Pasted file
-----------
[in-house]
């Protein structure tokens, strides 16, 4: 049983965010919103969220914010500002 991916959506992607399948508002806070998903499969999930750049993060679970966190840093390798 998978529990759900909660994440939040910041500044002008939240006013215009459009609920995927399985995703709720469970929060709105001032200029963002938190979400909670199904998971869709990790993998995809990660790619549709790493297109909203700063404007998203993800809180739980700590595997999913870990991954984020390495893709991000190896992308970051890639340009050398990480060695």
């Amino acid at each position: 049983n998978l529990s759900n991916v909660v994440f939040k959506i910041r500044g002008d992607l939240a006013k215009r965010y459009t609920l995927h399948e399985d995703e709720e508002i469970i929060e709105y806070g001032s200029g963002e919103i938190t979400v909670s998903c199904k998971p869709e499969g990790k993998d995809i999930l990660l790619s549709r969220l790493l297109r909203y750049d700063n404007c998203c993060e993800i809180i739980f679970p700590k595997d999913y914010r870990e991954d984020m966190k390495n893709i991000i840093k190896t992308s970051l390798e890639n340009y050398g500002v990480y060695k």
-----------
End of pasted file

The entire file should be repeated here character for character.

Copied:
[in-house]
């Protein structure tokens, strides 16, 4: 049983965010919103969220914010500002 991916959506992607399948508002806070998903499969999930750049993060679970966190840093390798 998978529990759900909660994440939040910041500044002008939240006013215009459009609920995927399985995703709720469970929060709105001032200029963002938190979400909670199904998971869709990790993998995809990660790619549709790493297109909203700063404007998203993800809180739980700590595997999913870990991954984020390495893709991000190896992308970051890639340009050398990480060695």
């Amino acid at each position: 049983n998978l529990s759900n991916v909660v994440f939040k959506i910041r500044g002008d992607l939240a006013k215009r965010y459009t609920l995927h399948e399985d995703e709720e508002i469970i929060e709105y806070g001032s200029g963002e919103i938190t979400v909670s998903c199904k998971p869709e499969g990790k993998d995809i999930l990660l790619s549709r969220l790493l297109r909203y750049d700063n404007c998203c993060e993800i809180i739980f679970p700590k595997d999913y914010r870990e991954d984020m966190k390495n893709i991000i840093k190896t992308s970051l390798e890639n340009y050398g500002v990480y060695k």